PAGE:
The 17th Century Book of Colour

Through our map design, we know all about the power of colour, so we were delighted to discover the “Traité des couleurs servant à la peinture à l’eau” - a 17C “Treastise on How To Use Watercolours”.

Set in the golden age of Dutch painting, this 700 page hand-painted manuscript was created in 1692 by the simply named ‘A Boogert’ - a man we know nothing about other than his dedication to creating a work of staggering detail.



Believed to be designed as an educational tool, it “provides an unusual peek into the workshop of 17th-century painters and illustrators” showing hundreds of different gradings of colour alongside the instructions of how to create them by adding “one, two or three portions of water”. All this and a comprehensive index of colour that is as beautiful as it is detailed.


Now kept in the Bibliothèque Méjanes in Aix-en-Provence, France, you can see the entire manuscript where, by the magic of technology, it feels as though you are turning the pages with your own hand. Such access to a historical document would have been previously unheard of; scholars think only one copy of this manuscript was ever made making it criminally overlooked until now - and not much use as an educational tool! Much has been made of this being a Medieval , the colour matching system used by us, and designers the world over, and it’s easy to see why - it was clearly way ahead of its time in trying to standardize colour.
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At The Future Mapping Company, we love colour as much as we love maps so we thought we’d snatch five minutes with founder Marcus Kirby to find out more:

Your maps are always so beautifully coloured - why is colour so important to Future Mapping Company maps?

We like to make an impact with colour to give our maps a ‘wall art’ feel so colour is a massive part of the design process. The lithographic print process we use is a fantastic way to print as there is no need to compromise - you can use whatever colour you want, including special inks such as metallics and fluorescents.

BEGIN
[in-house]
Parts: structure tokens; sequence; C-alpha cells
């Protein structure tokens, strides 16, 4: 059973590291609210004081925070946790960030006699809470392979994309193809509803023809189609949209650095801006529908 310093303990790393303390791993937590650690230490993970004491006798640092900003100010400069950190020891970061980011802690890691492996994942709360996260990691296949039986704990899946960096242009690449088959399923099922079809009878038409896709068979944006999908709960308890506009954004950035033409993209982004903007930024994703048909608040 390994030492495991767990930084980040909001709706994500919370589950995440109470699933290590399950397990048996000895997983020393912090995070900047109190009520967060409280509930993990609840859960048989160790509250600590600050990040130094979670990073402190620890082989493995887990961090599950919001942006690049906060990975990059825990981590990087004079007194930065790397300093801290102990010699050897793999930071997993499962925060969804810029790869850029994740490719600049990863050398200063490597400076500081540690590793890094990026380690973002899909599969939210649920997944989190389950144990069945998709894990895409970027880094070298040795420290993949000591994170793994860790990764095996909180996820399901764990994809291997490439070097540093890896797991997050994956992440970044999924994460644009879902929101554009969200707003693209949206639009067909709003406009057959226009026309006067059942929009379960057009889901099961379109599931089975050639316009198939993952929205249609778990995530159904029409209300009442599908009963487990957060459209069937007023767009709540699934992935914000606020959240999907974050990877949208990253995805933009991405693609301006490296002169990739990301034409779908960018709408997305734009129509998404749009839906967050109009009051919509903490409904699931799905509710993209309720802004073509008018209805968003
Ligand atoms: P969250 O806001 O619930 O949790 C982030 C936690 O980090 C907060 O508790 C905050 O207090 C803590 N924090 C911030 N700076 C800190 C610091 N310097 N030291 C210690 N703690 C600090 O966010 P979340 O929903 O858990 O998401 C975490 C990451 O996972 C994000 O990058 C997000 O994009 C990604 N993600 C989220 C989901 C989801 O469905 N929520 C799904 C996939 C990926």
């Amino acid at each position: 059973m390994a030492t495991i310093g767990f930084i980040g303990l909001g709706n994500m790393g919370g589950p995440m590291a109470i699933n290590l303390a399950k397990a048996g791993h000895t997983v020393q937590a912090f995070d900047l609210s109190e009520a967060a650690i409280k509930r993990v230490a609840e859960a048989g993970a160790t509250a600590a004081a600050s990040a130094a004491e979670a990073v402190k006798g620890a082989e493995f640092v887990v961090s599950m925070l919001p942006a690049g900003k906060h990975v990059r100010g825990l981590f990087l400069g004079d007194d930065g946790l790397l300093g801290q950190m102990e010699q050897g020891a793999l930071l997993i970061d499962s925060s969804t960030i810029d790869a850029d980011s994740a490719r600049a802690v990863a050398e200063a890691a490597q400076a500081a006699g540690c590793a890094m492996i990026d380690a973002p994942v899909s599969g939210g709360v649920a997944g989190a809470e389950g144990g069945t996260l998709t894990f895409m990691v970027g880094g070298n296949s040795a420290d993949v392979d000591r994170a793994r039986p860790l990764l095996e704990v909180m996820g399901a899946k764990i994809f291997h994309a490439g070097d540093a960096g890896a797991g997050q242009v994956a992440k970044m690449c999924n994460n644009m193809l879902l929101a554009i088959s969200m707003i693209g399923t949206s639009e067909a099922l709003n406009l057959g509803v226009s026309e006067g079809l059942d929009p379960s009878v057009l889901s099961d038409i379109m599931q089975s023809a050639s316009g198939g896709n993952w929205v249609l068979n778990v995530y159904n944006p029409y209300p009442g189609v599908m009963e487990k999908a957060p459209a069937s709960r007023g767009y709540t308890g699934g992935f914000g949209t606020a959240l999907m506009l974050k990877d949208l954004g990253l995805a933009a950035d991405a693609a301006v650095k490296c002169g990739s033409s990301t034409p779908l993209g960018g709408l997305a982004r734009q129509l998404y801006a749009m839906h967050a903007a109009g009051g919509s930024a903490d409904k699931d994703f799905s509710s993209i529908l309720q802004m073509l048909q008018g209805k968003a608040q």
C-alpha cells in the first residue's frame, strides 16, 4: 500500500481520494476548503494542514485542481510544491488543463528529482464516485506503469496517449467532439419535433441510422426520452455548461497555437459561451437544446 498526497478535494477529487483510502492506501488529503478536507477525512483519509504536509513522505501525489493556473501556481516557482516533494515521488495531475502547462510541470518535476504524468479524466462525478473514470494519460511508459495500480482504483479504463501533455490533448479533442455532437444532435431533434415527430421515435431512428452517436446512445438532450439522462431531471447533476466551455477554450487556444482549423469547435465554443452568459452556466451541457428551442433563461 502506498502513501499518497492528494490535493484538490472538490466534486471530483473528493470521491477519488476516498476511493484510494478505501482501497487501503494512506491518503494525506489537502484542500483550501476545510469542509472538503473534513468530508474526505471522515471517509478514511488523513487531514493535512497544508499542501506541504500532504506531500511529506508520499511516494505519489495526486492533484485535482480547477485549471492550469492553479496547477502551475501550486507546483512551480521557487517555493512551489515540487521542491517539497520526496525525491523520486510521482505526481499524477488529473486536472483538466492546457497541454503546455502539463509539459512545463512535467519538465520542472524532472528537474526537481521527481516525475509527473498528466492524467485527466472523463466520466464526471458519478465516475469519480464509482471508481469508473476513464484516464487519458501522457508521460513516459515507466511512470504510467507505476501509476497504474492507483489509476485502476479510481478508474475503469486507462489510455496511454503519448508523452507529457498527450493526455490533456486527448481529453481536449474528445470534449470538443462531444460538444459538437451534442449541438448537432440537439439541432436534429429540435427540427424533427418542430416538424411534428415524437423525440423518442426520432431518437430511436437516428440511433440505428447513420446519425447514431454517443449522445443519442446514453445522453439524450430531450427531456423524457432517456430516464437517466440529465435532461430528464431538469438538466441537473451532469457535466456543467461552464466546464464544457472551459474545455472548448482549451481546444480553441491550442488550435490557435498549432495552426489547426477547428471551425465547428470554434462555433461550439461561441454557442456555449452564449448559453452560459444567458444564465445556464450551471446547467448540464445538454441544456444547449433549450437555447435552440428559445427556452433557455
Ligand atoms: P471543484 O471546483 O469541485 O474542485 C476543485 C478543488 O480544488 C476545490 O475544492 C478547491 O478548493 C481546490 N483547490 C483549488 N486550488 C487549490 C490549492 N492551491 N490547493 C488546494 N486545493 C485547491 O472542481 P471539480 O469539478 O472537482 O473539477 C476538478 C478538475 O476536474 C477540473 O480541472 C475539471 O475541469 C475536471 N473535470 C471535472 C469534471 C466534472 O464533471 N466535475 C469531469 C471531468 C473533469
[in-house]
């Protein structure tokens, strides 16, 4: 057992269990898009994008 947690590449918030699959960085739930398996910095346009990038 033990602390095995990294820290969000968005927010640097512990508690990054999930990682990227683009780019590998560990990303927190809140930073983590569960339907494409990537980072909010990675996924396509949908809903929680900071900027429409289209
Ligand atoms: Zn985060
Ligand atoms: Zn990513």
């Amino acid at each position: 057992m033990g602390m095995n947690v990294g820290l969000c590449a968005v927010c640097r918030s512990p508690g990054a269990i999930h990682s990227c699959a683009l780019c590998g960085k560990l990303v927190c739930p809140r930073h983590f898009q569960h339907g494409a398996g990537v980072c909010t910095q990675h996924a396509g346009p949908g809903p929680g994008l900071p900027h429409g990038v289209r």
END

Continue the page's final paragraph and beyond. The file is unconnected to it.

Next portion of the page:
How, or where, do you start when deciding the colours for a map?

We choose colours that we like and ones that we think work together, alas there is no formula as they develop organically - it's as much about a feeling of what is right for that particular map or projection. We do tend to use metallics for the seas to mimic a bit of fluidity but, apart from that, the colours are our artistic license – it’s the really fun bit of map making. 

We see you did a black and white map, why did you go monochrome?

Everybody knows somebody who loves black and will choose this colour over any other so the monochrome map was for them; somebody who likes our style but not necessarily our use of bold colours. It has been a real hit and compliments our other maps nicely.

It's probably a difficult question to answer but what is your favourite colour?

Yep you’re right, it’s impossible! Personally I love how colours work together, how one colour plays off another - particularly if at first you think it shouldn't, but strangely it does! All of our inks are mixed by hand at the printers so occasionally it can be really frustrating when a colour is out by a shade or two, but that's the nature of the way we print, it’s a real craft and it certainly adds to the fun (tension!) on printing days.